U creates new application questions

U creates new application questions

Brian Edwards

When Robert Stewart was filling out his application to the University of Minnesota in 2009, the doctoral student in sociology hesitated when he got to a question asking about his criminal record.
 
He has a felony on his record, something that’s given him pause when applying to jobs and schools. 
 
To encourage students like Stewart to apply for admission, the University plans to change questions on its application about criminal history starting fall 2016.
 
The move comes after state advocacy groups showed support for reform and the Student Senate passed a resolution in March saying the question should be removed.
 
Rachelle Hernandez, director of admissions and associate vice provost of enrollment management, said the University is looking to foster an environment that is welcoming for all students, adding that it hasn’t changed its application questions since their introduction in 2008.
 
As part of the changes, applicants’ criminal records will be revealed to the admissions committee only once they’ve been deemed academically admissible, 
she said.
 
“We are doing this to make sure that there is a consistent framework with each student,” she said.
 
Students with felonies can be admitted, though the admissions committee considers how recent the felony is and the chance it’ll be repeated, Hernandez said.
 
The change was made after discussions with groups like the Office of the General Counsel, the Office for Student Conduct and Academic Integrity and the University’s police department, she said.
 
Eventually, Stewart decided not to apply at all, he said, but did so in the end only because a friend urged him to finish the application.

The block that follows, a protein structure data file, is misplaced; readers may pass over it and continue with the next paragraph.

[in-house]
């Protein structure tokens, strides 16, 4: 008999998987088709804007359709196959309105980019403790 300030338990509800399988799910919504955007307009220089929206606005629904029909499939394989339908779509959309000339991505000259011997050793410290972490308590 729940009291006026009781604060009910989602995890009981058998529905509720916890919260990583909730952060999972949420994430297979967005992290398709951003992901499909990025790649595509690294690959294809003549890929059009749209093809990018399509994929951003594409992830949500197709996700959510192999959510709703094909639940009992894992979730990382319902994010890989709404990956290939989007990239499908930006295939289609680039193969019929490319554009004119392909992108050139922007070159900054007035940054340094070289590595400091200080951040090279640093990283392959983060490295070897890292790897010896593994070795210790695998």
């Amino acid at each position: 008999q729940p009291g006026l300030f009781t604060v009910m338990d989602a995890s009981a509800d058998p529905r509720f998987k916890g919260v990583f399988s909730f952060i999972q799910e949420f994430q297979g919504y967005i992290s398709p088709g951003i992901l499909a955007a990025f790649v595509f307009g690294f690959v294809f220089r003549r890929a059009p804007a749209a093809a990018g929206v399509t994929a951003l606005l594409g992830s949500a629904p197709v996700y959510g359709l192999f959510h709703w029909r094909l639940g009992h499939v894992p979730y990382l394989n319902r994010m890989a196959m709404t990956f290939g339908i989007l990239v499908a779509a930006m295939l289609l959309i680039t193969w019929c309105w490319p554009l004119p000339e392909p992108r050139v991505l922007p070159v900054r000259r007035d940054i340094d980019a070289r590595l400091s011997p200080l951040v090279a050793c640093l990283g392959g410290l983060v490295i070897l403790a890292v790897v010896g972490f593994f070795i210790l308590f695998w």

Now a member of the University’s Student Senate, Stewart worked to help craft the group’s resolution to “‘ban the box’ on undergraduate application forms,” which echoes a similarly named law Gov. Mark Dayton signed in 2014 that requires private employers to wait until later in the hiring process — like during an interview — to screen for felonies.
 
The Minnesota Second Chance Coalition, a group that advocates for people with criminal histories, sent a letter to the University last month explaining that asking about criminal history likely deters potential students from applying.
 
MSCC founder Sarah Walker said the University’s reluctance to get rid of criminal history questions, despite a report from the Center for Community Alternatives stating that criminal history screening has no effect on campus safety, tarnished the University’s status as a research institution.
 
Stewart said he often wonders how many potential students face the challenges he did.
 
“I wouldn’t be here today if I didn’t finish the application, so how many people were in the same situation but didn’t finish it?” he said.